The hydrangea are turning the most fabulous shades of purple.
Cut at this stage and left to dry they’ll last for ages, a nice way to bring the outside in when in’s the place you want to be.
I picked myself a bouquet today.
What’s that, you’re more interested in the slice of pie in the background? Can’t blame you. It’s been a pie kind of week around here, for sure.
Preheat oven to 375.
16 oz pumpkin puree
3/4 cup sugar
1 teaspoon cinnamon
1/2 teaspoon ginger
1/2 teaspoon nutmeg
1/2 teaspoon salt
Break up 3 eggs, then lightly beat them into the mixture.
Add 1 cup of milk.
Prepare your pie crust and pour in the pumpkin filling. (Need a crust recipe? Try the one I used with the apple pie. You’ll only need half.)
Cover the edges of the pie with tin foil.
Bake 25 minutes.
Remove the tin foil and bake an additional 35 minutes, or until a toothpick comes out clean.
Somehow I made it over 40 years without realizing mums were chrysanthemums.
Never said I was a genius.
Mums can be overdone, but they’re our best bet for color outside of falling leaves in October. I’ve seen some beautiful gardens around town with shades of orange and gold, a perfect complement to what’s happening around them, but I prefer bright color in my own yard for as long as I can have it. Happily mums can fit that bill as well, as they grow in a wide variety of colors.
Now’s the time to divide plants.
One nice thing about transplanting perennials in the fall is that the plants are about to die back anyway, so even if they have a bit of a shock and their leaves struggle or wither, they’re likely to come back in the spring just fine.
Talk of green thumbs can give the impression that plants are very fragile, but they’re not. I separated huge bunches of daylilies this week. Other than making sure the roots weren’t in the air long enough to dry out, I didn’t give them any special treatment, and was in fact a bit rough with them. I used a nice sharp shovel to cut through the clumps of roots, pulled the plants apart, then into the ground they went.
I don’t have any real design plan for my gardens, so when I separate perennials and move them around I make my best guess as to what might work in a given location. After a few years of doing this things start to come together, maybe not in a way that would end up in any magazines, but in a way I’m happy with. In gardening the fun really is in the process – the digging, the planning, the daydreaming – not only in the end result.
If you’re looking for a fall-blooming flower and don’t mind if it takes over your space a bit, perennial Ageratum is a good choice.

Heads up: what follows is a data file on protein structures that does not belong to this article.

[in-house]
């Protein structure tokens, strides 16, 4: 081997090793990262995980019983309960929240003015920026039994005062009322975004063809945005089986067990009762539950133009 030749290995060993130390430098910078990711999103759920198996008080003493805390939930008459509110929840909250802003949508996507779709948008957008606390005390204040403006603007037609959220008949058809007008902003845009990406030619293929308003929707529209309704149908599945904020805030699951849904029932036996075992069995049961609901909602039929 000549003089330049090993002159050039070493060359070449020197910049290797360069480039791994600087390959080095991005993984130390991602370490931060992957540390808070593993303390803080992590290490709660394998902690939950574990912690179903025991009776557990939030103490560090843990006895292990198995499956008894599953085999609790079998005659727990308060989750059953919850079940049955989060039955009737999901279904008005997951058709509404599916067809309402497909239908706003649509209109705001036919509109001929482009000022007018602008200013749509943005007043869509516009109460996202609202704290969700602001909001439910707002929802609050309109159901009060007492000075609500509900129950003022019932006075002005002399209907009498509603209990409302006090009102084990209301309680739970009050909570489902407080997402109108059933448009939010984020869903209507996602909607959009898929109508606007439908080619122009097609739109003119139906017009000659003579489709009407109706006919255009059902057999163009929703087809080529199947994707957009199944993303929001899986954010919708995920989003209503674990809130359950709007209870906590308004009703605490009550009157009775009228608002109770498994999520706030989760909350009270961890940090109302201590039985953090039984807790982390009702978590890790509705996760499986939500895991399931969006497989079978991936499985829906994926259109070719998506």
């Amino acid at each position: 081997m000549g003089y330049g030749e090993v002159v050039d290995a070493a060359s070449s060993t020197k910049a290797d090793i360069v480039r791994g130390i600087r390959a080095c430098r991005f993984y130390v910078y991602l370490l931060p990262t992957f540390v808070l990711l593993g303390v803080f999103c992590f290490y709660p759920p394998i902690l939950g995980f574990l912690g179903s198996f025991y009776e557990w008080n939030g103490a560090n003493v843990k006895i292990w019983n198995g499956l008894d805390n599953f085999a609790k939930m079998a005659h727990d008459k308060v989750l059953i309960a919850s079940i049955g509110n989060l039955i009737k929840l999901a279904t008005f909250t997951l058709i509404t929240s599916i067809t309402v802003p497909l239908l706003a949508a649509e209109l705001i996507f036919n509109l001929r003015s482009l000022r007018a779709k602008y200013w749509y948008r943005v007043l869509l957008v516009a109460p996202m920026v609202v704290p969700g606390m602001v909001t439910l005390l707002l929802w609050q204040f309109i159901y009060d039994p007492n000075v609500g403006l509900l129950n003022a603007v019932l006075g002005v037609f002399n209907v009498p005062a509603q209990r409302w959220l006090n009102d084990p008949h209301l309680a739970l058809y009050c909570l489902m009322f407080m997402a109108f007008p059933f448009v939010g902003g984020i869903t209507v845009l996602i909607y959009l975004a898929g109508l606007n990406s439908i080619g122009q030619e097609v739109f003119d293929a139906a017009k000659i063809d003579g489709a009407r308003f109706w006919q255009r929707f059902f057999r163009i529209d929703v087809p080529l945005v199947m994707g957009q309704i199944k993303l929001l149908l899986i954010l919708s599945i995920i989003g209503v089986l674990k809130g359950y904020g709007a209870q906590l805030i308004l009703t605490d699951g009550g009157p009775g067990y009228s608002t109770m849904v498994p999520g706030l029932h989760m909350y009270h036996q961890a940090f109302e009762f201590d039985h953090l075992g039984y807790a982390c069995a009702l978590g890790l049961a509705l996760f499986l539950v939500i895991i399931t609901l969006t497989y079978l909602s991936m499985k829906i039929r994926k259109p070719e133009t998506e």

It wants to spread and does so via rhizomes, so it’s perfect for filling in a large area quickly. Nondescript throughout the summer, it comes into its own in late September or early October, and will bloom straight through the first frost. The color is quite vibrant, contrasting nicely with russets and oranges of autumn. Right now mine is blooming next to bright pink asters, and I can almost pretend I’m warm.
We’re a bit late getting the firewood in this year.
The just about empty shed was starting to make me feel a bit panicky. A day with the log splitter made a good start, and we’ll finish up this weekend, assuming the weather cooperates. We’re working with some very gnarly wood from a tree that was hundreds of years old. This will be the fourth year it’s kept us warm, and we made two side tables from it as well. I wish it was still standing in its old spot, but I’m glad to know none of it has gone to waste.
Last year at our local garden club’s sale I bought a plant labeled ‘tall red aster’.
I didn’t know what an aster looked like, but I wanted to add some red to the garden and the price was right. When these started blooming this month it took me a while to put these bright pink flowers together with that tag.
Red or no, they’ve added some nice color to September. They’ve grown about 3 feet tall and are producing a ton of blooms. The foliage is not very attractive, so I’ll be planting something shorter in front to camouflage it a bit. Maybe I’ll find just the thing at next Spring’s plant sale.
I’m becoming more and more fond of sedums. I’ve added a few this year thanks to a kindly neighbor.
They’re hardy and dependable, and bring all kinds of texture to the garden. The Autumn Joy sedum is a popular one, for good reason. Throughout the summer its green leaves are interesting enough, and then just as everything around it is beginning to fade, it bursts into bloom. It can be propagated by cuttings or can be divided, and doesn’t take long to grow to a nice size.
I love sedums mixed in and about other plants, but I think a large patch of a variety of them could be really pretty. Hmm, I may have just created another project for myself.
I wondered about the wonderberry, and now I know.
I wasn’t going to be happy until I had tried them myself, but feel free to take me at my word: this is one strange tasting fruit. Throughout the season I have popped one in my mouth from time to time thinking maybe I just hadn’t caught them at the right stage of ripeness, but at this point I think I’ve spit enough out onto the ground to officially give up. No me gusta.
My understanding is that these are now going to spring up all over my yard, meaning either battle or acceptance. These are the sacrifices we must make for science.